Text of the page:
//comScore:

Hernando-Sunlake: Why I'm an idiot

Search

Twitter



MORE from our HomeTeam writers.

More Video

Facebook

 
 

Sat. October 15, 2011 | Matt Baker | Email

I haven’t been here long enough for many of you to get to know me, but here’s one thing you’ll find out: When I’m wrong, I’ll admit it.

And I was wrong on Hernando-Sunlake.

Either I overestimated how strong and physical the Seahawks are, or I underestimated how strong and physical Hernando is. I’ll go with the latter.

Regardless, the Leopards’ power and aggression decided the game. Defensive intensity kept Sunlake scoreless on three trips inside the 32 in the first half. The bruising offensive line changed the game in the second quarter.

In the first quarter, Hernando had 19 yards. Check out the Leopards’ first drive of the second quarter: 9-yard rush, 16-yard rush, 9-yard rush, 7-yard rush…you get the idea. Ten runs of at least four yards, including a 5-yard rush by Jeremiah Jackson.

Hernando pressured Sunlake QB Cameron Stoltz  on the next play – and he was intercepted, setting up a 29-yard touchdown pass for Hernando from Cleve Pope to Terrence Owens. That was the game.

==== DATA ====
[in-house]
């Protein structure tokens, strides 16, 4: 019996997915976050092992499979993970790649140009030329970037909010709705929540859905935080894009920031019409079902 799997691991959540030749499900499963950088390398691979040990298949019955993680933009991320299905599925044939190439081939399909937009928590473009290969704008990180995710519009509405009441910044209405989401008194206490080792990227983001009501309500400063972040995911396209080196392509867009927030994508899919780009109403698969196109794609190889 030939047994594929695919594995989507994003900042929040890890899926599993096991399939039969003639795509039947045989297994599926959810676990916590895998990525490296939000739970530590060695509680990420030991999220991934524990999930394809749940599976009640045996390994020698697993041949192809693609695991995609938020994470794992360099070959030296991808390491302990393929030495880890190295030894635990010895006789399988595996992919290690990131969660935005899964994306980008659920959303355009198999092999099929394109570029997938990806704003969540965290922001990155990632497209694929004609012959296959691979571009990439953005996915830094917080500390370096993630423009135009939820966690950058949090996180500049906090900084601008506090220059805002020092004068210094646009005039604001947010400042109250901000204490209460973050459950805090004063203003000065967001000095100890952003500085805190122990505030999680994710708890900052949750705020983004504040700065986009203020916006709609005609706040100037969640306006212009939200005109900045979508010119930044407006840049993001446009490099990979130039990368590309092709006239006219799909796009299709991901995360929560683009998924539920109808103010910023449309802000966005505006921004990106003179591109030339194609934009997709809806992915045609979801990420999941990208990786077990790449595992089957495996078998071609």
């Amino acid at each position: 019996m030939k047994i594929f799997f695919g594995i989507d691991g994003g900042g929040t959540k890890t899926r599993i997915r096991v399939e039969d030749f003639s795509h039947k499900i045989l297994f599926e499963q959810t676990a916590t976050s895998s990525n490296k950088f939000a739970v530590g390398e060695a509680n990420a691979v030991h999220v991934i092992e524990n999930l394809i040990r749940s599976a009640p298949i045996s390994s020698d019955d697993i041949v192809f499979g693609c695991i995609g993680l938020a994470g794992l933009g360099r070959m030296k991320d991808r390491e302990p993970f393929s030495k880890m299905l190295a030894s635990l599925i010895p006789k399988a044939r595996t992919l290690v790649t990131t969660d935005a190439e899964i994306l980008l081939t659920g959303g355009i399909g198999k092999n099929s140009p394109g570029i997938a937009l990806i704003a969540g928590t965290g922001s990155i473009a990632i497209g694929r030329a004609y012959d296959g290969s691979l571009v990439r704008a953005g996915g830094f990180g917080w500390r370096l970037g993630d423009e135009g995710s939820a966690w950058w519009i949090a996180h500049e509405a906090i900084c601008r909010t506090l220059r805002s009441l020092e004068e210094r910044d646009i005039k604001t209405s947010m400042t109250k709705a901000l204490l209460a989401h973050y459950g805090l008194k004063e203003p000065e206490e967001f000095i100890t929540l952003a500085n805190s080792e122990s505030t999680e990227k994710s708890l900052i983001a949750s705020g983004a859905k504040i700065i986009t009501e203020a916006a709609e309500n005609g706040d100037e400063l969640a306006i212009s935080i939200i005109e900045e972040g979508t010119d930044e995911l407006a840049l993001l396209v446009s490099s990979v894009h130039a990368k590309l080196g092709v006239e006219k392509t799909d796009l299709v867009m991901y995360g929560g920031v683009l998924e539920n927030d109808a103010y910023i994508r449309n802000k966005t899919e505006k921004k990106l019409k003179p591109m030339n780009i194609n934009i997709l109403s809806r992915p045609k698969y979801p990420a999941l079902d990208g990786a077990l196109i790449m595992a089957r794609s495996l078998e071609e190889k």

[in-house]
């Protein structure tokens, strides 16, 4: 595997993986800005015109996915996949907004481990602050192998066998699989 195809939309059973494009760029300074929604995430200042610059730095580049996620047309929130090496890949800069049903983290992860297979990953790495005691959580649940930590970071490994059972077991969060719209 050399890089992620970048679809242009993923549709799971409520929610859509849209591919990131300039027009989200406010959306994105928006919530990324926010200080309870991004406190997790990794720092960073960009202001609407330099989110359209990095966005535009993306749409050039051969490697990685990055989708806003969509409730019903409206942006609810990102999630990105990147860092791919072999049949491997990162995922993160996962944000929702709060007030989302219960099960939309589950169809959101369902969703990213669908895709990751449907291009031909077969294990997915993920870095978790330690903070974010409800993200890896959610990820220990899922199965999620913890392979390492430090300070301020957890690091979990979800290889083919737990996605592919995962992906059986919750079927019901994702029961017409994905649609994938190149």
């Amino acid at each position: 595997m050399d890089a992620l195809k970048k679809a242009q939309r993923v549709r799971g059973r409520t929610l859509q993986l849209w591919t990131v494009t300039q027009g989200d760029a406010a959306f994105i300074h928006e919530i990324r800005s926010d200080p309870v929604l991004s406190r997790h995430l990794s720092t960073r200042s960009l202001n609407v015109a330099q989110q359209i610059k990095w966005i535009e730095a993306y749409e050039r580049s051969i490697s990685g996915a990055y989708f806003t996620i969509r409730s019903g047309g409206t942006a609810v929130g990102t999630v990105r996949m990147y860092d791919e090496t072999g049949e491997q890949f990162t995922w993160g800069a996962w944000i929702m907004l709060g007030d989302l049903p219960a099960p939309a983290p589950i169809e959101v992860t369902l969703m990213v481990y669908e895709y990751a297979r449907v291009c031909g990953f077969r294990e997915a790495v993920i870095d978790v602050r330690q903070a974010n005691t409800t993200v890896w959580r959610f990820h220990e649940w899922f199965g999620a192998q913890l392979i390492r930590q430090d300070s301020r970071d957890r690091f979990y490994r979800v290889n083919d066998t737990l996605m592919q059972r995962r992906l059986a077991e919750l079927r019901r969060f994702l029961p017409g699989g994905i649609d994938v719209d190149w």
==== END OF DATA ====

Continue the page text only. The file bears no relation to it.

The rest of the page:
I’ll touch on physical play in my final analysis from the three keys to the game:

1. Cameron Stoltz and the big play: Didn’t really happen. Sunlake had three passes of 20 yards or more but did nothing with them. Part of it was Hernando’s defensive front, which pressured Stoltz and sacked him four times in the second half. Part of it was also the Leopards’ speed in the secondary. Tyrail Hawkins knocked down two passes in the end zone that could have changed the game.

2. Hernando’s speed vs Sunlake’s strength: Advantage, Hernando. The Leopards flew to the ball and ran around some of Sunlake’s linemen. They kept Rashaud Daniels and Sunlake’s other athletes from getting to the sidelines where they’re dangerous. The Seahawks opened a few holes up the middle early, but they closed as the game wore on. I heard some very hard hits on the sidelines today – I think I’m going to need to ice down when I get home.

3. Turnovers: Sunlake’s only score came after Hernando fumbled at its own 15. The Leopards intercepted Stoltz twice to kill two drives and stopped the Seahawks four times on fourth down. If Sunlake had converted on one of those drives – or avoided momentum-draining picks – it’s a different ball game. Give credit to Hernando for forcing the two interceptions and two early turnovers on downs to seize this win, stay perfect and the district and prove me wrong.

Comments

Join the discussion: Click to view comments, add yours
Loading...